FDA Changes for Sunscreen Labels
The United States Food and Drug Administration has announced significant changes to sunscreen product labels that will help consumers decide how to buy and use sunscreen, and allow them to protect themselves and their families from sun-induced damage more effectively.
How sunscreen works. Most sun protection products work by absorbing, reflecting, or scattering sunlight. They contain chemicals that interact with the skin to protect it from UV rays. All products do not have the same ingredients; if your skin reacts badly to one product, try another one or call a doctor.
SPF. Sunscreens are assigned a sun protection factor (SPF) number that rates their effectiveness in blocking UV rays. Higher numbers indicate more protection. You should use a sunscreen with at least SPF 15.
Reapplication. Sunscreen wears off. Put it on again if you stay out in the sun for more than two hours, and after you swim or do things that make you sweat.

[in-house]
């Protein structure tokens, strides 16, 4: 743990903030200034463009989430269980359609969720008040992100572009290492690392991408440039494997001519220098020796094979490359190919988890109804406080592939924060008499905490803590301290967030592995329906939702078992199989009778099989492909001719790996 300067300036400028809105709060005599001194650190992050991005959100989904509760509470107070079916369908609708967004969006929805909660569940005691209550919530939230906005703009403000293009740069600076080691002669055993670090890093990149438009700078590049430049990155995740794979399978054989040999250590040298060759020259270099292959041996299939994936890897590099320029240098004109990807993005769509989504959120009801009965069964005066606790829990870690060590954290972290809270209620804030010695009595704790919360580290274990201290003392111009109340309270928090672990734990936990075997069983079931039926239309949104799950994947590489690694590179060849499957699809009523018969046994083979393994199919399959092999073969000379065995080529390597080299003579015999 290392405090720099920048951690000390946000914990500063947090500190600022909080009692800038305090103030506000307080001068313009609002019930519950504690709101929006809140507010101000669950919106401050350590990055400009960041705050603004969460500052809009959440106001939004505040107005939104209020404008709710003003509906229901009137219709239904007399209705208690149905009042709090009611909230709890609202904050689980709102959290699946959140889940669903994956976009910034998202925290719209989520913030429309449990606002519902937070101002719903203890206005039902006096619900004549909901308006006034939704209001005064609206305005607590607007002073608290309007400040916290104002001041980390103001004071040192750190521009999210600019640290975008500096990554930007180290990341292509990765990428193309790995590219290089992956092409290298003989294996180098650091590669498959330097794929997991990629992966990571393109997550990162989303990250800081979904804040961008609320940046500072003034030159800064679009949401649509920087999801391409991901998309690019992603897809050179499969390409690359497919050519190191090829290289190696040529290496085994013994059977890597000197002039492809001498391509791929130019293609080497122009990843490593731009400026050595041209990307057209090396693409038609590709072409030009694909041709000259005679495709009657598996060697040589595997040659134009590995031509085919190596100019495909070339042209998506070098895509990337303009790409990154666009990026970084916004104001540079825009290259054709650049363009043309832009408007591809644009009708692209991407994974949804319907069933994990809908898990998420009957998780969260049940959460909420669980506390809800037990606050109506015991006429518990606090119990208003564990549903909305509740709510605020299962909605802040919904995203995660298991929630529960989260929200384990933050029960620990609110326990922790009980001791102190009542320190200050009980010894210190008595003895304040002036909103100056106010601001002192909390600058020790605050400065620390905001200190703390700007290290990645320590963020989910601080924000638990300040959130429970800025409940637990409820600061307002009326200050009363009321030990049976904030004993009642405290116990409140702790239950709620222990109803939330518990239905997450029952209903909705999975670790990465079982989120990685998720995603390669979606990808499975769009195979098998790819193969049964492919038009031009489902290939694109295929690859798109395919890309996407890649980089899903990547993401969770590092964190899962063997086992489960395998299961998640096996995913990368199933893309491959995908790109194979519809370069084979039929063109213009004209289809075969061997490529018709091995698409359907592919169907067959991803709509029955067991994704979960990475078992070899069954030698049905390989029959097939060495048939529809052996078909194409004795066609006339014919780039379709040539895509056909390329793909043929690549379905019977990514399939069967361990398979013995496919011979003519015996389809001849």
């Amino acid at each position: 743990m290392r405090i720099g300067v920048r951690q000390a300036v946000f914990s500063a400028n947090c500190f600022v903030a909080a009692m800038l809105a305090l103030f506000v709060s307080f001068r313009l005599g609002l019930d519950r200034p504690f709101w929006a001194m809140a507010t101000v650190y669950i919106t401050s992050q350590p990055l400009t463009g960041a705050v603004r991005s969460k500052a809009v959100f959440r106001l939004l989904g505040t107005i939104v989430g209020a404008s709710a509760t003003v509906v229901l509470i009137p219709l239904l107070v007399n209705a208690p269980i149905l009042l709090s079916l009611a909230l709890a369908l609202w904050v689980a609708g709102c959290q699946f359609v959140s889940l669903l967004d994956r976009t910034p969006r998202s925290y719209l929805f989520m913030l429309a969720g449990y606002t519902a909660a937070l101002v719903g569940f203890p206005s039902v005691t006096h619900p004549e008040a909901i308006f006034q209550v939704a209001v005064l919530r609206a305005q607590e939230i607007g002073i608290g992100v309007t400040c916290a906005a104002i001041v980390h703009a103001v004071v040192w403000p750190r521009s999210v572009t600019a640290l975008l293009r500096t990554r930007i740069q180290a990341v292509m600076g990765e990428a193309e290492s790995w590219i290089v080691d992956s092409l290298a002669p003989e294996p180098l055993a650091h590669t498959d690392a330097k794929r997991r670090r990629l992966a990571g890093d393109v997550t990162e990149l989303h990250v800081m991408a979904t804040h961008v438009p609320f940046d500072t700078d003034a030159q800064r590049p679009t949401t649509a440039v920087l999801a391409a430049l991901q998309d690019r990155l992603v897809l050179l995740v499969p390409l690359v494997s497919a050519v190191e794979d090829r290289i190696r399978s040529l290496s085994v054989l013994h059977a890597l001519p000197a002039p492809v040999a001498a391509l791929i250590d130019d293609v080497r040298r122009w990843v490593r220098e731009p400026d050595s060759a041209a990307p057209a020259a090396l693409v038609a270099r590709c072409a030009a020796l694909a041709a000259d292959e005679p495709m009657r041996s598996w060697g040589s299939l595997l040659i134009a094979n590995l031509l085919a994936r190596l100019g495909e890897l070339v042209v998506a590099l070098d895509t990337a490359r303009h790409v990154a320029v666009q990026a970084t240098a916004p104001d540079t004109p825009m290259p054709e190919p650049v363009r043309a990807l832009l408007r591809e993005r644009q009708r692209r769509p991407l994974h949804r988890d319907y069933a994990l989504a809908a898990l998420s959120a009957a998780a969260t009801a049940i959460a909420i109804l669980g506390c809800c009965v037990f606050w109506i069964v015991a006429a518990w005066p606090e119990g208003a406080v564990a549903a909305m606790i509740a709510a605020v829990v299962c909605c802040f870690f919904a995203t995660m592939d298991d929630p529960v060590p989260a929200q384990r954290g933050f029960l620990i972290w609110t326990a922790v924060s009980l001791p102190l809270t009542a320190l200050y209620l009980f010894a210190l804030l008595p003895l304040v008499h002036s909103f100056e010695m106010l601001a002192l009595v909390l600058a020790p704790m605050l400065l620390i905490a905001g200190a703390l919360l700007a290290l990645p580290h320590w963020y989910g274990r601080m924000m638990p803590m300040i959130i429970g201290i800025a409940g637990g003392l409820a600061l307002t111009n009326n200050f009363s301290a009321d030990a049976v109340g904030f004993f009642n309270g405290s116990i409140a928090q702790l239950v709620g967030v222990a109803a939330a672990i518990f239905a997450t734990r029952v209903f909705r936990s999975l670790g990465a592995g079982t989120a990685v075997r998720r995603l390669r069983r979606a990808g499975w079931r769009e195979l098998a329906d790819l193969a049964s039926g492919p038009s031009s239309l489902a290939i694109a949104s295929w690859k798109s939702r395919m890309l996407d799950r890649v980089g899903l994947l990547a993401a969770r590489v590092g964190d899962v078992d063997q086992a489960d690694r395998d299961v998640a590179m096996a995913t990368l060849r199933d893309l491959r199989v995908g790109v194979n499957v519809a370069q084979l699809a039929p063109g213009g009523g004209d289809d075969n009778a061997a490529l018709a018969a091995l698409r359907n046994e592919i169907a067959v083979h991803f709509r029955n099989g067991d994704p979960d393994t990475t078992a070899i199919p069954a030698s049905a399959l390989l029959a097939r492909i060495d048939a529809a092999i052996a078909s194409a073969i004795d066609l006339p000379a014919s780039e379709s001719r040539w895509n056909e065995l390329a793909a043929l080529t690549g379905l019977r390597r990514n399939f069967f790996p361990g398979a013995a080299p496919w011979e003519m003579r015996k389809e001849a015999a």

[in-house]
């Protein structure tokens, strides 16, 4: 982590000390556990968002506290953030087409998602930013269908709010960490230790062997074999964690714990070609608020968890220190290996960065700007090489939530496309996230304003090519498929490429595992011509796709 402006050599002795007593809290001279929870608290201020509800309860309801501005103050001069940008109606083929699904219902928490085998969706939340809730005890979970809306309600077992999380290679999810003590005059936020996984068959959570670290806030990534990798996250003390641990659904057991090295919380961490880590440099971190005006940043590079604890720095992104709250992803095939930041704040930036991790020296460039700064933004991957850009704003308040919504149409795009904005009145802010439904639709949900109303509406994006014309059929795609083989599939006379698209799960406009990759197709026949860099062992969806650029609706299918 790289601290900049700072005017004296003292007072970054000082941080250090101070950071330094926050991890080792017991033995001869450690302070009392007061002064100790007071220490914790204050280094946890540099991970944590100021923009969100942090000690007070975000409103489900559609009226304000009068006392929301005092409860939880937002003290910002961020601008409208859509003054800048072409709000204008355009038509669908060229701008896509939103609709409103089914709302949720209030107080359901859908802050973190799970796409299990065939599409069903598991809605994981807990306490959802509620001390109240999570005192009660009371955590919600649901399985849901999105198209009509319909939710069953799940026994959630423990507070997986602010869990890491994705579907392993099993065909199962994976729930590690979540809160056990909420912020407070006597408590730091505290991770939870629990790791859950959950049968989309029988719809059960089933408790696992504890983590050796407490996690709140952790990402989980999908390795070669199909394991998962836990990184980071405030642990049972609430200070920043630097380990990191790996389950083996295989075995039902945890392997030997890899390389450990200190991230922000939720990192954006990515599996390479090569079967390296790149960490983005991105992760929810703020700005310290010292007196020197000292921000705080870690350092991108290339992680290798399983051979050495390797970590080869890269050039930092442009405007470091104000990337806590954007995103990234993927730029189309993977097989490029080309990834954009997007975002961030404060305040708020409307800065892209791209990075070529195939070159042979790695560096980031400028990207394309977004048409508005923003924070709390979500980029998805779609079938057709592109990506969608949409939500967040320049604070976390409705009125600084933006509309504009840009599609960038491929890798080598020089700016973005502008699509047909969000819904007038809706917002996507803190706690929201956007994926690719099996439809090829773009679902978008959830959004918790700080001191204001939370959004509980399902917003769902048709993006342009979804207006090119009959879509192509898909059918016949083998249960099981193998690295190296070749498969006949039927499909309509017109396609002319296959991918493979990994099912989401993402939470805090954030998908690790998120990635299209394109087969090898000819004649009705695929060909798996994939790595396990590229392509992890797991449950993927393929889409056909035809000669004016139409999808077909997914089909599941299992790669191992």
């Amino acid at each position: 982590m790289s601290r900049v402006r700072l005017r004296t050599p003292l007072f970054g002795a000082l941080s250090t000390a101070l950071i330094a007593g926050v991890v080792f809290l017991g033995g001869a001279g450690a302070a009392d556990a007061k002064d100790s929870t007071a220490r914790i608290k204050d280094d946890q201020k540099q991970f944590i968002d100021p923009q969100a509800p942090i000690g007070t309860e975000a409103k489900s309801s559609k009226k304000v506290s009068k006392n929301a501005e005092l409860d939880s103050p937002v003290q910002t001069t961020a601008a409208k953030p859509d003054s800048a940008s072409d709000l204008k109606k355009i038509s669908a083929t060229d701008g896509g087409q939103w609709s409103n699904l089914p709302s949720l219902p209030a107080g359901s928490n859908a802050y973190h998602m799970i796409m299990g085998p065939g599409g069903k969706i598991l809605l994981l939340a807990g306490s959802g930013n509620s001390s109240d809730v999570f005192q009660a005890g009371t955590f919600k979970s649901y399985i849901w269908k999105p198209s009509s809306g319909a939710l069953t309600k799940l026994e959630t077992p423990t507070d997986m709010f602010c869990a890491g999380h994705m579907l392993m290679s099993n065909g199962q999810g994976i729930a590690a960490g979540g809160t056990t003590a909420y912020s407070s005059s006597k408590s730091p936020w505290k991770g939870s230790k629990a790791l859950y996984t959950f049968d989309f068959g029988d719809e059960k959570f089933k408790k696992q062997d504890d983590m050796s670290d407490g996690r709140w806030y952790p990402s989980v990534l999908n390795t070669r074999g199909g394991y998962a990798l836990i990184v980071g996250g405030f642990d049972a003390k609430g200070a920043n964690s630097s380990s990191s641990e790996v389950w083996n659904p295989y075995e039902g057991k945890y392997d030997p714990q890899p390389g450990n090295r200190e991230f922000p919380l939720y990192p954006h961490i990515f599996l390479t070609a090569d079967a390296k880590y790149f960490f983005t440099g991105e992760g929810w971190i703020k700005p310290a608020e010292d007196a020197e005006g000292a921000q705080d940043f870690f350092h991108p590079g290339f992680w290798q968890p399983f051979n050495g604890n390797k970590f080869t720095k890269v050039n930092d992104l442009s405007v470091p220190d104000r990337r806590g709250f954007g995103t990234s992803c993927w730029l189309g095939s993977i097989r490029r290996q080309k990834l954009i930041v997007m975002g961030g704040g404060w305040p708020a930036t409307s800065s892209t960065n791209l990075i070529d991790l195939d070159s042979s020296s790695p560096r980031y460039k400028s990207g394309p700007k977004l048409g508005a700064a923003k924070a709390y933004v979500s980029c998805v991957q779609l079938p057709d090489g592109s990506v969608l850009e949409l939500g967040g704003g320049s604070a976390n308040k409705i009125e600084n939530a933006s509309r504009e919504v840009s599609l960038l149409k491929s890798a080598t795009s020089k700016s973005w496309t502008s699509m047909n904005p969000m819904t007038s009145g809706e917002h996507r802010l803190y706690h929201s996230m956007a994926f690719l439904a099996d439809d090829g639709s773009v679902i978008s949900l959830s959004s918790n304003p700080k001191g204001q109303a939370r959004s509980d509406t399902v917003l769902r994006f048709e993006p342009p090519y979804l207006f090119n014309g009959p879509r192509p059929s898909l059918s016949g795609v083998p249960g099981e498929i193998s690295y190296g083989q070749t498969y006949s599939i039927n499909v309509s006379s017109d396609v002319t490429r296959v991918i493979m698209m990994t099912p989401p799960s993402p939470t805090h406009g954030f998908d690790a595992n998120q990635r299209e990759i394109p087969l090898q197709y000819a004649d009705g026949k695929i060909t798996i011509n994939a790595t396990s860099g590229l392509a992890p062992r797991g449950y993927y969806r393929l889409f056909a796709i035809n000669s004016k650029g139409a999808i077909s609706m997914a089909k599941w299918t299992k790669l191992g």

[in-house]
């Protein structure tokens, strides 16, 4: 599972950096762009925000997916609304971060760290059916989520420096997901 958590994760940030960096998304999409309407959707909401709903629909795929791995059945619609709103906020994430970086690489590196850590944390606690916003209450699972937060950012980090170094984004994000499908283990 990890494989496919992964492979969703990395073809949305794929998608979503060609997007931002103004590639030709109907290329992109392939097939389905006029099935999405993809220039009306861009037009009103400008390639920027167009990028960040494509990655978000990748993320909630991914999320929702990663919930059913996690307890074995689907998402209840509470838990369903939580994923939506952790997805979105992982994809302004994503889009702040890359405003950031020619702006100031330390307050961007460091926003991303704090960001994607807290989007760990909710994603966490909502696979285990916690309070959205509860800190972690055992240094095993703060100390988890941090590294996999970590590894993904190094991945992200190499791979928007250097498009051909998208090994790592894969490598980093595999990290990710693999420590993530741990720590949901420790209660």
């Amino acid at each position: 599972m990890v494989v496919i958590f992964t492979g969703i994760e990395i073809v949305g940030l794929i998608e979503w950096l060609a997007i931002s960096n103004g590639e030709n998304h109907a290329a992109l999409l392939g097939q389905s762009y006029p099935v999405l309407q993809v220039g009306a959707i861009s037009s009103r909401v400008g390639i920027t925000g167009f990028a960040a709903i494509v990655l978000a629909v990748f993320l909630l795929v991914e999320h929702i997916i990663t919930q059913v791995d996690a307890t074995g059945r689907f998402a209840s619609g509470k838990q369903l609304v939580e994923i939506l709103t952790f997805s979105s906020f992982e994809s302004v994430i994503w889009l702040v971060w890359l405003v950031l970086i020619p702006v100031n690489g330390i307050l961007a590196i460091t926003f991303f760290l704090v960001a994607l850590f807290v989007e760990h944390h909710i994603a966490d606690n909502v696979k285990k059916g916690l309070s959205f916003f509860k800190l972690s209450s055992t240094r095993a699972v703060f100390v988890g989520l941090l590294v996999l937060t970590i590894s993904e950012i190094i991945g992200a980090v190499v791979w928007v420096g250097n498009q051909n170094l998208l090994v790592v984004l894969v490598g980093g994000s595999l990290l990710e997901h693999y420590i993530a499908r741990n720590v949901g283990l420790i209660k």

Expiration date. Check the sunscreen’s expiration date. Sunscreen without an expiration date has a shelf life of no more than three years, but its shelf life is shorter if it has been exposed to high temperatures.
Cosmetics. Some make-up and lip balms contain some of the same chemicals used in sunscreens. If they do not have at least SPF 15, don’t use them by themselves.
Avoid Indoor Tanning
Using a tanning bed, booth, or sunlamp to get tan is called “indoor tanning.” Indoor tanning has been linked with skin cancers including melanoma (the deadliest type of skin cancer), squamous cell carcinoma, and cancers of the eye (ocular melanoma).
Source: CDC & FDA